Wilfred T. Neill

Wilfred T. Neill (1922–2001) was an American herpetologist and author. His name survives in the scientific names of the central Florida crowned snake, Tantilla relicta neilli, and a Central American snail-eating snake, Sibon sanniolus neilli.[1]


Wilfred Trammell Neill, Jr.,[1] was born in Augusta, Georgia, on January 12, 1922. He graduated at the age of 19 with a B.S. from the University of Georgia. He served in the Army Air Force in the South Pacific during World War II.


After the war, Neill taught Biology and Zoology in Augusta, Georgia, at Richmond Academy and Augusta Junior College. In 1949, he joined E. Ross Allen's Reptile Institute in Silver Springs, Florida, as Research Director.

Neill was the first to describe the Everglades rat snake (Elaphe obsoleta rossalleni, a subspecies of Elaphe obsoleta, 1949), the Gulf hammock dwarf siren (Pseudobranchus striatus lustricolus, a subspecies of Pseudobranchus striatus, 1951), the one-toed amphiuma (Amphiuma pholeter, 1964), and the southern Florida rainbow snake (Farancia erytrogramma seminola, a subspecies of Farancia erytrogramma, 1964).

In 1966, herpetologist Sam Rountree Telford, Jr. honored Neill by giving his name to a newly described subspecies of the Florida crowned snake (Tantilla relicta), naming it Tantilla relicta neilli. Similarly, a subspecies of pygmy snail-eating snake, Sibon sanniolus neilli, was named in his honor by Henderson, Hoevers, and Wilson in 1977.[1]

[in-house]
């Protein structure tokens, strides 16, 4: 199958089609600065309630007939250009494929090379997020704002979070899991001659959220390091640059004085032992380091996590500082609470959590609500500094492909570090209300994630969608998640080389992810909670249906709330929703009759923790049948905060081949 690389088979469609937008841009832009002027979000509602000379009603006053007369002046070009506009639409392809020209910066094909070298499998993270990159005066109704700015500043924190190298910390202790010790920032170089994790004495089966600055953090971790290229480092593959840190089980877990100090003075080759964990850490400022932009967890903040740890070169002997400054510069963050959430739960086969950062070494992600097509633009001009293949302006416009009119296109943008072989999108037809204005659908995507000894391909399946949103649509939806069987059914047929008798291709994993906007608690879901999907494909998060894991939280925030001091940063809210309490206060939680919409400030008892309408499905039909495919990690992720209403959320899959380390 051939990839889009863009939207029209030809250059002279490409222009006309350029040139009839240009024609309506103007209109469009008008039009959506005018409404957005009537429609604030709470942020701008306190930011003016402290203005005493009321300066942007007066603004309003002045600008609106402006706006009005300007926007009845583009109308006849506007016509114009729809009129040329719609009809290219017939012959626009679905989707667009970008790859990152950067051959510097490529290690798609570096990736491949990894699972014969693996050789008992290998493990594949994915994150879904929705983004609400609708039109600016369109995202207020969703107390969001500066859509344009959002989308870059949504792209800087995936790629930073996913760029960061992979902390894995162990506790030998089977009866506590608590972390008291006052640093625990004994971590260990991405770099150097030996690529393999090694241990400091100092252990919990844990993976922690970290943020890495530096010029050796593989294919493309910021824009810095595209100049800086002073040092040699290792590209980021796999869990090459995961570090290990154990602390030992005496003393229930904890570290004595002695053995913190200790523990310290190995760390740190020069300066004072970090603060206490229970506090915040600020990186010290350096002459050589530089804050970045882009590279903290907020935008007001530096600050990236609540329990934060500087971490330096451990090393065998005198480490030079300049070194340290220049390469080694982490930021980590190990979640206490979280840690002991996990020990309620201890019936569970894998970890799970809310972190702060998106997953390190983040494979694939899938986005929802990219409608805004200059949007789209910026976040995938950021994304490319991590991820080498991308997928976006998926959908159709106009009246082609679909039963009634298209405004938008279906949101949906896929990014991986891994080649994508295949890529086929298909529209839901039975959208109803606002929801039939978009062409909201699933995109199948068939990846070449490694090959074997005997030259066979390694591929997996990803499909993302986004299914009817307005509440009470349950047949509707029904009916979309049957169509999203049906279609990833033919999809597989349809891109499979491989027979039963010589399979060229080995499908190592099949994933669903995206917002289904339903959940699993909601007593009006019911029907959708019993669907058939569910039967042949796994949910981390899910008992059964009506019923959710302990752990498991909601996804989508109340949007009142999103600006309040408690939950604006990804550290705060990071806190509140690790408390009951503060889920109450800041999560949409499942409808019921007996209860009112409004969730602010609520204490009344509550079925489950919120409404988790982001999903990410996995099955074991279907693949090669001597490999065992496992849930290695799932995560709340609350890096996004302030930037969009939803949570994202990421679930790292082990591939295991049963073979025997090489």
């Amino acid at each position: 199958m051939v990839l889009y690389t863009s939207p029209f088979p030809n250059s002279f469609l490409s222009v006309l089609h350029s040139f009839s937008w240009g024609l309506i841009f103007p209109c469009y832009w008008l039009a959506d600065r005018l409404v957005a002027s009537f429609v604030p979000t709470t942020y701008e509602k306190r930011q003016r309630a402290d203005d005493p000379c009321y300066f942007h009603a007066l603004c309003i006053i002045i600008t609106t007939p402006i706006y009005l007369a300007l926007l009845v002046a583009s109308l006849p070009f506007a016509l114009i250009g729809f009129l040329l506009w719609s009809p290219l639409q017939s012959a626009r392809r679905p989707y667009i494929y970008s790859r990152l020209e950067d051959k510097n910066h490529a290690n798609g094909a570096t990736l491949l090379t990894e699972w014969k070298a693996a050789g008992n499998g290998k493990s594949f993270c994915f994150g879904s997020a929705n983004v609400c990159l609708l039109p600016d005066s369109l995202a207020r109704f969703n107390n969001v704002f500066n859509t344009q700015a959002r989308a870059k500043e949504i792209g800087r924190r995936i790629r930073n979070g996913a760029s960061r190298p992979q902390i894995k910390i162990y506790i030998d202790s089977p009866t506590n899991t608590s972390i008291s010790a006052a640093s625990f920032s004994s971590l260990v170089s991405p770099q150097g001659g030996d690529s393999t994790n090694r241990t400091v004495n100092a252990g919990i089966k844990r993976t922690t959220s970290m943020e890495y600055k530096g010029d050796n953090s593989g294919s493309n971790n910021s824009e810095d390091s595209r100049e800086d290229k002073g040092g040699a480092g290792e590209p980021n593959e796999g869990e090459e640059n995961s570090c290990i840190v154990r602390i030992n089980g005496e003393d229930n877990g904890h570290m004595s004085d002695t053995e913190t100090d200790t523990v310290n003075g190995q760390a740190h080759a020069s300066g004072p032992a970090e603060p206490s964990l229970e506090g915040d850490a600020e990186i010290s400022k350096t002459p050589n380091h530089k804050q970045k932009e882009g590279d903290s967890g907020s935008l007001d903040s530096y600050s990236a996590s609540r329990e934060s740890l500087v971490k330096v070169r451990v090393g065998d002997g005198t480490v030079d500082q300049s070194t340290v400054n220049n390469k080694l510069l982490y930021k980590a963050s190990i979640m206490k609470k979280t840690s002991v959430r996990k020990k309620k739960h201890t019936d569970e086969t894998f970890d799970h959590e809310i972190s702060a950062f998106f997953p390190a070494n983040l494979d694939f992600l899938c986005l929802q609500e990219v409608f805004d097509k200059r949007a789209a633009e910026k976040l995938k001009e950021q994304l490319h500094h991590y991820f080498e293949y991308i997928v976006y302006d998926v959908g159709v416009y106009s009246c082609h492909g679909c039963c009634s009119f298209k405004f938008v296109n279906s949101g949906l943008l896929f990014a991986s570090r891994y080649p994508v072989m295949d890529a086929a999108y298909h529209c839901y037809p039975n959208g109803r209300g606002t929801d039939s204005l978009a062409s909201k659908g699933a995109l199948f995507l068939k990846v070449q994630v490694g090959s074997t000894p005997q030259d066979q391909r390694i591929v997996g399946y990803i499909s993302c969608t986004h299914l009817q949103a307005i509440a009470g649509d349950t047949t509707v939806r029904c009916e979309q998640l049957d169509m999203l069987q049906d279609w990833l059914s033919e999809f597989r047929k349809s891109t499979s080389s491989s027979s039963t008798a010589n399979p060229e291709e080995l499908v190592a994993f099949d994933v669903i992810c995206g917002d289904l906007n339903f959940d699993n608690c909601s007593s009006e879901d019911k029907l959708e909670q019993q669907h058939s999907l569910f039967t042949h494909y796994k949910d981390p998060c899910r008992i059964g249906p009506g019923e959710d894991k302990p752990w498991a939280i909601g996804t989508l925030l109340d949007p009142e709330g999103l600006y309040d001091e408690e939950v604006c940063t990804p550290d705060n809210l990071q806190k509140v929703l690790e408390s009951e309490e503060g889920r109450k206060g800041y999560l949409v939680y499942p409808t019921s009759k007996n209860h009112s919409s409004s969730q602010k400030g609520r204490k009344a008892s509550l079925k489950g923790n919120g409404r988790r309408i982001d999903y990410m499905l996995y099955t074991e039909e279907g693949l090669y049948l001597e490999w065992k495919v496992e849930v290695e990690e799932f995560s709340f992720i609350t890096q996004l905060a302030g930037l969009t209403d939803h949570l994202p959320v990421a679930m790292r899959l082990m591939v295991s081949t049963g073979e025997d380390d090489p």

In 1956 Neill's The Story of Florida's Seminole Indians was published by Great Outdoors Publishing of St Petersburg, Florida. The book and photos tell the history and culture of these people and includes two excellent drawings by the author.

Neill published an influential work on crocodile biology in 1971: The Last of the Ruling Reptiles: Alligators, Crocodiles, and their Kin.

Illness and deathEdit

Neill's health suffered a decline after a nearly fatal snakebite in 1978. It was the forty-first time he had been bitten by a venomous snake. He died of pneumonia on February 19, 2001, in Lakeland, Florida.


  1. ^ a b c Beolens, Bo; Watkins, Michael; Grayson, Michael (2011). The Eponym Dictionary of Reptiles. Baltimore: Johns Hopkins University Press. xiii + 296 pp. ISBN 978-1-4214-0135-5. ("Neill", p. 188).

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